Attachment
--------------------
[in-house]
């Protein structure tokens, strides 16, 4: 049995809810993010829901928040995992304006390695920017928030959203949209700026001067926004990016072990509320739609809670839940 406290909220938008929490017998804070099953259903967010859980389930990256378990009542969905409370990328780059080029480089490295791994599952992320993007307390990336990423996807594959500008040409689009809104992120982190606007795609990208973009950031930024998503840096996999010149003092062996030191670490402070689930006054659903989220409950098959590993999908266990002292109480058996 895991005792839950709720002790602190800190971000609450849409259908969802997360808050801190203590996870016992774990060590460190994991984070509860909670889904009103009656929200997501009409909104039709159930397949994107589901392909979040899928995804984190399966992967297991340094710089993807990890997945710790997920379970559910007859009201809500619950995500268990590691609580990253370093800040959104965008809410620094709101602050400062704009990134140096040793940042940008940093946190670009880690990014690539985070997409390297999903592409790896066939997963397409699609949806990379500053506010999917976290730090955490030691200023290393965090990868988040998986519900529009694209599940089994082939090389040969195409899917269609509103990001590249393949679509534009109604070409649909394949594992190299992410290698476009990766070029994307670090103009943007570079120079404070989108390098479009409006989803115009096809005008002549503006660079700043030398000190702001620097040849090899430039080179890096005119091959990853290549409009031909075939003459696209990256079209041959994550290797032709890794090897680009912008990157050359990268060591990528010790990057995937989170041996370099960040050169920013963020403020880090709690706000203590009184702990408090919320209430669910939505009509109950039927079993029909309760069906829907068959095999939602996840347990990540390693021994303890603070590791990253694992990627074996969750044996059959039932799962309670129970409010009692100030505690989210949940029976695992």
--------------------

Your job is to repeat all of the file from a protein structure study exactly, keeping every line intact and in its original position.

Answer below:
[in-house]
């Protein structure tokens, strides 16, 4: 049995809810993010829901928040995992304006390695920017928030959203949209700026001067926004990016072990509320739609809670839940 406290909220938008929490017998804070099953259903967010859980389930990256378990009542969905409370990328780059080029480089490295791994599952992320993007307390990336990423996807594959500008040409689009809104992120982190606007795609990208973009950031930024998503840096996999010149003092062996030191670490402070689930006054659903989220409950098959590993999908266990002292109480058996 895991005792839950709720002790602190800190971000609450849409259908969802997360808050801190203590996870016992774990060590460190994991984070509860909670889904009103009656929200997501009409909104039709159930397949994107589901392909979040899928995804984190399966992967297991340094710089993807990890997945710790997920379970559910007859009201809500619950995500268990590691609580990253370093800040959104965008809410620094709101602050400062704009990134140096040793940042940008940093946190670009880690990014690539985070997409390297999903592409790896066939997963397409699609949806990379500053506010999917976290730090955490030691200023290393965090990868988040998986519900529009694209599940089994082939090389040969195409899917269609509103990001590249393949679509534009109604070409649909394949594992190299992410290698476009990766070029994307670090103009943007570079120079404070989108390098479009409006989803115009096809005008002549503006660079700043030398000190702001620097040849090899430039080179890096005119091959990853290549409009031909075939003459696209990256079209041959994550290797032709890794090897680009912008990157050359990268060591990528010790990057995937989170041996370099960040050169920013963020403020880090709690706000203590009184702990408090919320209430669910939505009509109950039927079993029909309760069906829907068959095999939602996840347990990540390693021994303890603070590791990253694992990627074996969750044996059959039932799962309670129970409010009692100030505690989210949940029976695992």